find the latest legal job
Senior Associate - Litigation & Dispute Resolution
Category: Litigation and Dispute Resolution | Location: Melbourne CBD & Inner Suburbs Melbourne VIC
· Come work for a firm ranked in Lawyers Weekly Top 25 Attraction Firms
View details
Associate - Workplace Relations & Safety
Category: Industrial Relations and Employment Law | Location: Brisbane CBD & Inner Suburbs Brisbane QLD
· Employer of choice · Strong team culture
View details
Freelance Lawyers
Category: Banking and Finance Law | Location: All Perth WA
· Freelance opportunities through Vario from Pinsent Masons
View details
Freelance Lawyers
Category: Other | Location: All Adelaide SA
· • Qualified lawyer with a strong academic background
View details
Freelance Lawyers
Category: Other | Location: All Melbourne VIC
· • Qualified lawyer with a strong academic background
View details
BigLaw firms must banish inertia

BigLaw firms must banish inertia

Tony Harrington, MinterEllison

Change is constant in the legal profession, and BigLaw firms must rid themselves of intertia to stay competitive, according to MinterEllison’s chief executive.

Speaking at the Janders Dean Legal Horizons Conference recently, Tony Harrington, chief executive of MinterEllison, said business models in every industry are being disrupted.

“People say everything’s so difficult; things are changing at such a pace. But this whole thing about change, it's not just today, it’s been going on forever,” Mr Harrington said.

He pointed to the invention of steam engines and motion pictures as things that fundamentally changed how we lived, and said that today’s digital disruption is no different.

As technology continues to change the way we do things, many believe that BigLaw is dead, but Mr Harrington isn’t of that opinion.

“I think the partnership model is a very powerful model,” he said.

“Any business owner would tell you, and in a public company particularly, that they would love to have all their key people as shareholders, with a mutuality of interest about the ultimate outcome of the business.”

However, Mr Harrington said there are three mains drivers of legal inertia that BigLaw firms need to shake off if they want to stay competitive in the future.

The first one is the notion of being product artisans.

“We’re not in a product business; we’re in a solution business,” he said.

“The product is great but if you listen to the clients, clients want solutions and they want you to have expertise, but you’ve got to put the law in the context of what the clients need.”

Mr Harrington pointed to Uber, Alibaba, Facebook and Airbnb as examples of companies where the service, not the product, is the focus.

“The world has changed; it’s about the solution and it’s not about the content as much as it used to be.”

Secondly, firms must stop entertaining the idea of partner silos.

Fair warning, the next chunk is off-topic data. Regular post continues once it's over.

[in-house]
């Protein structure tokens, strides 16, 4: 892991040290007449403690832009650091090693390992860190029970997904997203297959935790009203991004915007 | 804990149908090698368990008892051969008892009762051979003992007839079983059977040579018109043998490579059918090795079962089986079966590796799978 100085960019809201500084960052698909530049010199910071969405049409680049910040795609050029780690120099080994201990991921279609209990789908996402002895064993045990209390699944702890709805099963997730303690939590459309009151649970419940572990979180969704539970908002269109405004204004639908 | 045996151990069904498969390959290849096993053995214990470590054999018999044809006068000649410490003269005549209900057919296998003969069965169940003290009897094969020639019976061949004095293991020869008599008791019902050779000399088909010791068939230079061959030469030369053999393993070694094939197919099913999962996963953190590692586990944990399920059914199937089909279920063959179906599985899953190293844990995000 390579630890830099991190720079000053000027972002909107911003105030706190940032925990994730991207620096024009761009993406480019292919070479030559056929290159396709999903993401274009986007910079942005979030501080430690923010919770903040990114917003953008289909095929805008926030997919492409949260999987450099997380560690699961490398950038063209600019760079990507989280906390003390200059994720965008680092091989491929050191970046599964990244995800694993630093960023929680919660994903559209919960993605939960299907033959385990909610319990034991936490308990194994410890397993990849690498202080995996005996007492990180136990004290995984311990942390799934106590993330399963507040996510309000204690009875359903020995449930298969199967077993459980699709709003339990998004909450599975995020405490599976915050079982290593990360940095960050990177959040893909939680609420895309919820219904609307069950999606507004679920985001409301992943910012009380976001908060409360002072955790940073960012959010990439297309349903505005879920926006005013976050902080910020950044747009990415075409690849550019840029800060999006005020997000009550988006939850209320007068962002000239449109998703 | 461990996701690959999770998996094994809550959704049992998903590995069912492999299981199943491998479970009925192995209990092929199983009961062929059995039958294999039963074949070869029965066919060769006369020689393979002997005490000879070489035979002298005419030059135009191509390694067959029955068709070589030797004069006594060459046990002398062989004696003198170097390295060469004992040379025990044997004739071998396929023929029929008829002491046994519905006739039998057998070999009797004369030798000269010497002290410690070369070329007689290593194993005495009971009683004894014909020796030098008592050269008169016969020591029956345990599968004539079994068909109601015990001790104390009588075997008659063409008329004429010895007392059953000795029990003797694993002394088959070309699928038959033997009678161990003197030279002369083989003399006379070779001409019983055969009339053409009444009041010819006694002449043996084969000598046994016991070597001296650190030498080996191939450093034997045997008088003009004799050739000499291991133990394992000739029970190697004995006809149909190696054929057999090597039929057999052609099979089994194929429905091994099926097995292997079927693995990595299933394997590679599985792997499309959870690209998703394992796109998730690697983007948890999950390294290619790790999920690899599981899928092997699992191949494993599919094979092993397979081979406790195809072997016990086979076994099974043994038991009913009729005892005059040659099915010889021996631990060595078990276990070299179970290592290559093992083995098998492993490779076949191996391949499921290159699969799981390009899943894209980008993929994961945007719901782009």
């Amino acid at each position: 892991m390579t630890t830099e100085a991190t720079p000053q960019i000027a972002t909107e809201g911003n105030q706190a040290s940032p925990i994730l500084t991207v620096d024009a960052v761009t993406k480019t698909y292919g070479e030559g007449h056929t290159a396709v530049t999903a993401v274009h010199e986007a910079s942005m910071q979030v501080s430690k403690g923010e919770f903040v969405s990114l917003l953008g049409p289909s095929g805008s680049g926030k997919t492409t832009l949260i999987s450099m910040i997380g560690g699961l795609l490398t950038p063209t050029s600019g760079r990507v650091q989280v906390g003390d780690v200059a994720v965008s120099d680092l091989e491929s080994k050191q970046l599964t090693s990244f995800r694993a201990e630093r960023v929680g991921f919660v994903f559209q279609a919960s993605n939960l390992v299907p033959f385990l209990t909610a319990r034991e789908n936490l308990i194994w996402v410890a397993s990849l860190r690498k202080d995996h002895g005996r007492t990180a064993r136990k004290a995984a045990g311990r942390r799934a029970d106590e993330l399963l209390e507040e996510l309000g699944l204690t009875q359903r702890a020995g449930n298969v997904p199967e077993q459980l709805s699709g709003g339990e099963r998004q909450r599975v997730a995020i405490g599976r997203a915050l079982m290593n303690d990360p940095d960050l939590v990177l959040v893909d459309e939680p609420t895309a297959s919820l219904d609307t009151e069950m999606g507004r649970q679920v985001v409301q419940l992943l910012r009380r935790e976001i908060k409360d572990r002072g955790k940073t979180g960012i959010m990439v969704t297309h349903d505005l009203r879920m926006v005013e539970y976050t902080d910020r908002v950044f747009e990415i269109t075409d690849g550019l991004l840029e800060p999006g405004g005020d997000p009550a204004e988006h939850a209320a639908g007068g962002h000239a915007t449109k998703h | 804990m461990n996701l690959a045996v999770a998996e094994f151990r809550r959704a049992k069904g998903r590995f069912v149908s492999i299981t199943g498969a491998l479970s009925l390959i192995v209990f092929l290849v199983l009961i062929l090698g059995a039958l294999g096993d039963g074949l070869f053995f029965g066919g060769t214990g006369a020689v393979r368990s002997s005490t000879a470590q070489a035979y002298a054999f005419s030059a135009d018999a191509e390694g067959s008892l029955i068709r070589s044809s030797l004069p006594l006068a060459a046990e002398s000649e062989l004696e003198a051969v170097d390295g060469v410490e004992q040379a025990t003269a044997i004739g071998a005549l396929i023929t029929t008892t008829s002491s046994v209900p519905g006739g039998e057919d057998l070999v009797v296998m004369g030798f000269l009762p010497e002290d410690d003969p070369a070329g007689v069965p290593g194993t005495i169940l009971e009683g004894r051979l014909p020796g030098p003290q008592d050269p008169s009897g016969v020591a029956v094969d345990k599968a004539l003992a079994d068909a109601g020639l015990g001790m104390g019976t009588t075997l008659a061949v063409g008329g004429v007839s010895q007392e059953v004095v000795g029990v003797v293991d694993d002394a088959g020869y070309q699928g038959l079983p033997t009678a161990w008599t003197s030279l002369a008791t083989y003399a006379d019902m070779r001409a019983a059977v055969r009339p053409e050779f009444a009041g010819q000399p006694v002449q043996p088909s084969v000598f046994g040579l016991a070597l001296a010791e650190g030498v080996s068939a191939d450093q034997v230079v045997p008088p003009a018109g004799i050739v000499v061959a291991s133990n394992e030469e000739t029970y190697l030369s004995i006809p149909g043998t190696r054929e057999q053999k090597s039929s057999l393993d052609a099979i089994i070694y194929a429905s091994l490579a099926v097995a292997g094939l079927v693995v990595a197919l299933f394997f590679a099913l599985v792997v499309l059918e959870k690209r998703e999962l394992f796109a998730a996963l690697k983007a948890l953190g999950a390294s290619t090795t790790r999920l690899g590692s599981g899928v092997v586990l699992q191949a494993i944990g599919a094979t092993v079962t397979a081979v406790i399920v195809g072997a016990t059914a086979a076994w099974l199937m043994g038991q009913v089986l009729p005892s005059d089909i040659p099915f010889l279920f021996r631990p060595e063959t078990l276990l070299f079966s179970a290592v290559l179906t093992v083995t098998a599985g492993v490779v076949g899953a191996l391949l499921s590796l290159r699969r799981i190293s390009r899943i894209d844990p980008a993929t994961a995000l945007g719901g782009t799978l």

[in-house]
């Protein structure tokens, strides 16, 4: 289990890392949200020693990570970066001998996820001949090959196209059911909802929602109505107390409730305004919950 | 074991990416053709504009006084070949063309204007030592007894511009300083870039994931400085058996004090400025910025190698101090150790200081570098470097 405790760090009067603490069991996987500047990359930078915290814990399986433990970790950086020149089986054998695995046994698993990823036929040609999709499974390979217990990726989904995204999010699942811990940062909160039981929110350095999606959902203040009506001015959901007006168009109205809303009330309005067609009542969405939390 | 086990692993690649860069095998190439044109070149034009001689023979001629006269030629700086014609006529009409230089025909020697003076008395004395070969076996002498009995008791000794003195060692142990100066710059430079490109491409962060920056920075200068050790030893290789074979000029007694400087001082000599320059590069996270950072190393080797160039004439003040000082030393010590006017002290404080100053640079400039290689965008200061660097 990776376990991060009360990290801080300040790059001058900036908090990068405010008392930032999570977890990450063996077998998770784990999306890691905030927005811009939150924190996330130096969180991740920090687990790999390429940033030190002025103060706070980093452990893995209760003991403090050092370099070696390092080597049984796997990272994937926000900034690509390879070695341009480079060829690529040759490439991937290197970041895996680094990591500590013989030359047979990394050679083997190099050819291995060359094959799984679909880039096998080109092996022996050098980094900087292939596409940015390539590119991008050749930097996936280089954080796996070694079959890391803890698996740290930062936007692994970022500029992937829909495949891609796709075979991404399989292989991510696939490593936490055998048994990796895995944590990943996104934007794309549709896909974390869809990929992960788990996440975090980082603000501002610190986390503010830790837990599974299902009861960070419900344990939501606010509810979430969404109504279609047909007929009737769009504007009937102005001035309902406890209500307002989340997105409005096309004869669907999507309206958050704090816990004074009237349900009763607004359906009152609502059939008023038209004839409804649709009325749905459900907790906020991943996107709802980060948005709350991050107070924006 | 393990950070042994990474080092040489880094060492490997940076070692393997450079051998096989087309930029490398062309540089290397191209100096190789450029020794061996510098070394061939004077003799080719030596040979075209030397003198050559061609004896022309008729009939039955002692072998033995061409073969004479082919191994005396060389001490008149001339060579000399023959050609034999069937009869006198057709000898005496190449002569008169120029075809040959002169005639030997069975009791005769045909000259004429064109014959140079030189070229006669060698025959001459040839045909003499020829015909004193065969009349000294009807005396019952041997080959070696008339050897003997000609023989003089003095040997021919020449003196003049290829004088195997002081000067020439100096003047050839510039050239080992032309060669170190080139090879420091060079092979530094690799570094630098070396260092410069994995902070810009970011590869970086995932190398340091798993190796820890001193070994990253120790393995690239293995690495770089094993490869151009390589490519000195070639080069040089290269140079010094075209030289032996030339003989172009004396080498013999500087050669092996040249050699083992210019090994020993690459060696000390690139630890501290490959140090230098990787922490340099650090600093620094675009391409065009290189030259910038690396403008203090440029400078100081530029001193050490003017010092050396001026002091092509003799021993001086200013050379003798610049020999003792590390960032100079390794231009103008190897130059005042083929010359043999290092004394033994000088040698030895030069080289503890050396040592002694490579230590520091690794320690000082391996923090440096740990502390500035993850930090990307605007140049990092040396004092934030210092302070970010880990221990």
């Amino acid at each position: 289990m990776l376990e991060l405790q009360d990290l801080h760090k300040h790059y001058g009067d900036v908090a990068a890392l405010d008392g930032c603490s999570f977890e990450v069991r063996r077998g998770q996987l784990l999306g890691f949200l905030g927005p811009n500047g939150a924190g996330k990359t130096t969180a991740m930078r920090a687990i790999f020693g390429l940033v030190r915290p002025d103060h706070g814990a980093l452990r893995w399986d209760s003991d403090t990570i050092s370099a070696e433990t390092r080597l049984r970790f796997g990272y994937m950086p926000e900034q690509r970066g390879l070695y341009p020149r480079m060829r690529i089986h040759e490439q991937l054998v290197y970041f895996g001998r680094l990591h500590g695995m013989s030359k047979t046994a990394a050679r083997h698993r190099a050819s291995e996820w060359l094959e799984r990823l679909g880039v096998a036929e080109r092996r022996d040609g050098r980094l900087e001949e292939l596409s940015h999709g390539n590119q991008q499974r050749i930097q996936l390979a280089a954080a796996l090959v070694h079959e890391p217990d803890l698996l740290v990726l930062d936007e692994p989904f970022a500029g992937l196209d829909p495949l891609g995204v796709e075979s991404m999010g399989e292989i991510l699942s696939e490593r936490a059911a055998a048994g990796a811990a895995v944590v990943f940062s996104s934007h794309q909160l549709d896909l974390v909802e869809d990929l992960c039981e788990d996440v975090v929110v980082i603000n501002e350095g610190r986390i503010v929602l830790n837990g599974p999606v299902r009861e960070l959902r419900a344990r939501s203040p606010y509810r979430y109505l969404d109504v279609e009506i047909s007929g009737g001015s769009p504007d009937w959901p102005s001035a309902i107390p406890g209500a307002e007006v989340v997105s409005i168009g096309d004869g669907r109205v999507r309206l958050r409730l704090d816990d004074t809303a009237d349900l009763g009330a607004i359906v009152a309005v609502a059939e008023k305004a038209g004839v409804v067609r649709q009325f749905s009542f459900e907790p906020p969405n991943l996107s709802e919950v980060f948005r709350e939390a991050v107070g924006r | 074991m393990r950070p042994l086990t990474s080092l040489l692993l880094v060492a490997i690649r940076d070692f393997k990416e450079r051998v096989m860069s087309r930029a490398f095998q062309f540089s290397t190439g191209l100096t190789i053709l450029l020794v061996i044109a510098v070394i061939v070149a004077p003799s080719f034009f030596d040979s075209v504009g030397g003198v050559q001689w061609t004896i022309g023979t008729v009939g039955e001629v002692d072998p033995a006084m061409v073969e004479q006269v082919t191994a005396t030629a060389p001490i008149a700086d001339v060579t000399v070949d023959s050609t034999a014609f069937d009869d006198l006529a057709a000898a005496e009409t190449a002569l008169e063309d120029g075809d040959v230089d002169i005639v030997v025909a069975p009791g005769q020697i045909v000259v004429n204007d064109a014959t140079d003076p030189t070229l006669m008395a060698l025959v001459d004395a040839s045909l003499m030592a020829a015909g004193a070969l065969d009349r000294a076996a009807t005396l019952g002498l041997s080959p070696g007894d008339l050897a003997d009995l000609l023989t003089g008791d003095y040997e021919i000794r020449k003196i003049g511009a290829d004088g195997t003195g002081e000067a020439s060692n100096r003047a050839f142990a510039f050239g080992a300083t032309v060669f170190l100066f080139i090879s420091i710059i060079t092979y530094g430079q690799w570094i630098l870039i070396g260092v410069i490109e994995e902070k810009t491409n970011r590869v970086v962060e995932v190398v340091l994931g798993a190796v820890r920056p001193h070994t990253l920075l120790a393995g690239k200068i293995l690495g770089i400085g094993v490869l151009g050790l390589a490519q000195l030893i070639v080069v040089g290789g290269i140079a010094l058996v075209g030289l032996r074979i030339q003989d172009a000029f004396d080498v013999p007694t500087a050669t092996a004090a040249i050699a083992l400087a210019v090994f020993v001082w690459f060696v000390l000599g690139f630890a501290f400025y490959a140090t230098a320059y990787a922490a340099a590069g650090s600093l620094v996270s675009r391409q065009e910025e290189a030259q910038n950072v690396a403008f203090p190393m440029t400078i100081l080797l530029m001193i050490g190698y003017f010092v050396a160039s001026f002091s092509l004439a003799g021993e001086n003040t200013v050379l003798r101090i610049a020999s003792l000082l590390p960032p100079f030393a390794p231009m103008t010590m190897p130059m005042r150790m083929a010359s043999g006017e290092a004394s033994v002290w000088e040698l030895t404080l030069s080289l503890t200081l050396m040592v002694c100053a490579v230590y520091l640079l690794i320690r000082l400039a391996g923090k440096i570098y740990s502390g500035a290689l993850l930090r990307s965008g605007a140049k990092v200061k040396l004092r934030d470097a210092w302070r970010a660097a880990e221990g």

“The benefit of being in a large firm is it’s not a franchise of a number of individual legal practices; it’s actually a partnership that’s there to collectively benefit from critical mass and the benefit of the expertise within it,” he said.

“Those two things have slowed down the ability of the legal profession to actually adapt, as the big four in the accounting profession have over the last 20 years.”

The third element holding BigLaw firms back is process overload.

“Firms have too many committees, and you’ve got all these people who are disputes lawyers, so they want to challenge each other to figure out what to do,” he said.

“I don’t mind a bit of employee input, but not when it becomes problematic. That whole issue needs to be freed up. These firms have got great people but you just need to take the process out.”

Mr Harrington emphasised the importance of banishing inertia, because “If you don’t like change, you’re going to like irrelevance even less”.


Like this story? Read more:

QLS condemns actions of disgraced lawyer as ‘stain on the profession’

NSW proposes big justice reforms to target risk of reoffending

The legal budget breakdown 2017

BigLaw firms must banish inertia
lawyersweekly logo
Promoted content
Recommended by Spike Native Network
more from lawyers weekly
Jetski
Oct 23 2017
How to fail well
The legal profession is due for an attitude adjustment when it comes to perceived failures, accordin...
Consultation
Oct 23 2017
Lawyers slam rushed consultation for SA repeat offenders bill
The Law Society of South Australia has expressed concern for a proposal to roll out new laws amendin...
IBA
Oct 23 2017
The pursuit of happiness in the law
A panel of legal experts have explored how to define success in the legal profession, and how lawyer...
APPOINTMENTS
Allens managing partner Richard Spurio, image courtesy Allens' website
Jun 21 2017
Promo season at Allens
A group of lawyers at Allens have received promotions across its PNG and Australian offices. ...
May 11 2017
Partner exits for in-house role
A Victorian lawyer has left the partnership of a national firm to start a new gig with state governm...
Esteban Gomez
May 11 2017
National firm recruits ‘major asset’
A national law firm has announced it has appointed a new corporate partner who brings over 15 years'...
opinion
Nicole Rich
May 16 2017
Access to justice for young transgender Australians
Reform is looming for the process that young transgender Australians and their families must current...
Geoff Roberson
May 11 2017
The lighter side of the law: when law and comedy collide
On the face of it, there doesn’t seem to be much that is amusing about the law, writes Geoff Rober...
Help
May 10 2017
Advocate’s immunity – without fear or without favour but not both
On 29 March 2017, the High Court handed down its decision in David Kendirjian v Eugene Lepore & ...